It has been argued that peer-reviewed paper journals are in the process of being replaced by electronic publishing. There is usually a delay of several months after an article is written before it is published in a journal and this makes journals not an ideal format for disseminating the latest research. In some fields such as astronomy, the role of the journal at disseminating the latest research has largely been replaced by preprint databases such as archivX.org. However, scientific journals still provide an important role in quality control, archiving papers, and establishing scientific credit. In general, the electronic material uploaded to preprint database are still intended for eventual publication in a peer-reviewed journal.
There is an article titled "Online or Invisible" (see link at end of article) which provides statistical evidence that electronic publishing provides wider dissemination. A number of journals have, while retaining their peer review process, established electronic versions or even moved entirely to electronic publication.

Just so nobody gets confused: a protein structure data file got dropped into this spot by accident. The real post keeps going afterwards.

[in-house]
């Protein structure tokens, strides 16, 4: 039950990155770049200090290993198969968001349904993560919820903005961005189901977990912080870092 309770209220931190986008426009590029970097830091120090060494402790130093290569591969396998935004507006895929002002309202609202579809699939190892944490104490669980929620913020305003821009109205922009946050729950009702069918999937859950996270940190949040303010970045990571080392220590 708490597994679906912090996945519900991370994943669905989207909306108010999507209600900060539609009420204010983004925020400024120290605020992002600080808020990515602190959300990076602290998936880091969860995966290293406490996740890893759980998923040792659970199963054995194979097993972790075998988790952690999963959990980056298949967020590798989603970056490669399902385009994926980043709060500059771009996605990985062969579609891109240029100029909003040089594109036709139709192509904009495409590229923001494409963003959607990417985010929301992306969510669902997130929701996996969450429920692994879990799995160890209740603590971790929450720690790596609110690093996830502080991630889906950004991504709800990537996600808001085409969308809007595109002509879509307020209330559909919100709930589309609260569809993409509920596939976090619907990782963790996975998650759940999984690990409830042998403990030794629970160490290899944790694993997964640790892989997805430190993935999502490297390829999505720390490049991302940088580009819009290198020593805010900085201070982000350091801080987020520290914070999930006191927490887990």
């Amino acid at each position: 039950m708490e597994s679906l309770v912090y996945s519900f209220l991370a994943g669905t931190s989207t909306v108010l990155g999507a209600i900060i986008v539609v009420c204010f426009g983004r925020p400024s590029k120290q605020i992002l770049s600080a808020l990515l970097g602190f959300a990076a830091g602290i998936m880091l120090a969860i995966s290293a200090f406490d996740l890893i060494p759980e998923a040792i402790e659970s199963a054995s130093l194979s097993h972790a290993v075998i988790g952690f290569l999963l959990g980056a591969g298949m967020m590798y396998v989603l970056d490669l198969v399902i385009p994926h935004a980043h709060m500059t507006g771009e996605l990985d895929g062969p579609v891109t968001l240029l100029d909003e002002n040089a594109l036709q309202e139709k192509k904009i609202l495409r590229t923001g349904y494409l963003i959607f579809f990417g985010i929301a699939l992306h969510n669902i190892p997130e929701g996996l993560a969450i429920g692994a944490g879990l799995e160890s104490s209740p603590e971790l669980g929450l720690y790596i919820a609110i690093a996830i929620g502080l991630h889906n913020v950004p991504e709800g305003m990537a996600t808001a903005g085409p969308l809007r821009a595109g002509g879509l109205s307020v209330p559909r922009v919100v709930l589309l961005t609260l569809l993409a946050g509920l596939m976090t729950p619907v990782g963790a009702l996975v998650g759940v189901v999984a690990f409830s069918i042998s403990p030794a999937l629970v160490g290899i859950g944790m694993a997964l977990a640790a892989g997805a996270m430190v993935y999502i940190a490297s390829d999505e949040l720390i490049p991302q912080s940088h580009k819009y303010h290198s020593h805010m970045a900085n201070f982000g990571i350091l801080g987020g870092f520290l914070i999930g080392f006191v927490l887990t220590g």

There are four types of journal articles. Letters (which should not be confused with letters to the editor) are short usually one or two page descriptions of current research findings. Articles are usually between five and twenty pages and are a complete descriptions of current original research finding. Supplemental articles contain a large volume of tabular data that is the result of current research and may be dozens or hundreds of pages with mostly numerical data. Review articles do not cover original research but rather are long in-depth overviews of current research work on a particular topic.
The format of letters and articles are generally fixed. They begin with an abstract which is a two to four paragraph summary of the paper. An introduction which describes the background for the research including a discussion of similar research. A results and discussion section which describes the results and implications of the research, and a conclusion section which places the research in context and describes avenues for further exploration.
In addition to the above, some scientific journals such as Science will include a news section where scientific developments (often involving political issues) are described. These articles are often written by science journalists and not by scientists. In addition some journals will include an editorial section and a section for letters to the editor. Interestingly, while these are articles published within a journal, they are not generally regarded as scientific journal articles because they have not been peer reviewed.
See List of scientific journals for a listing of significant journals.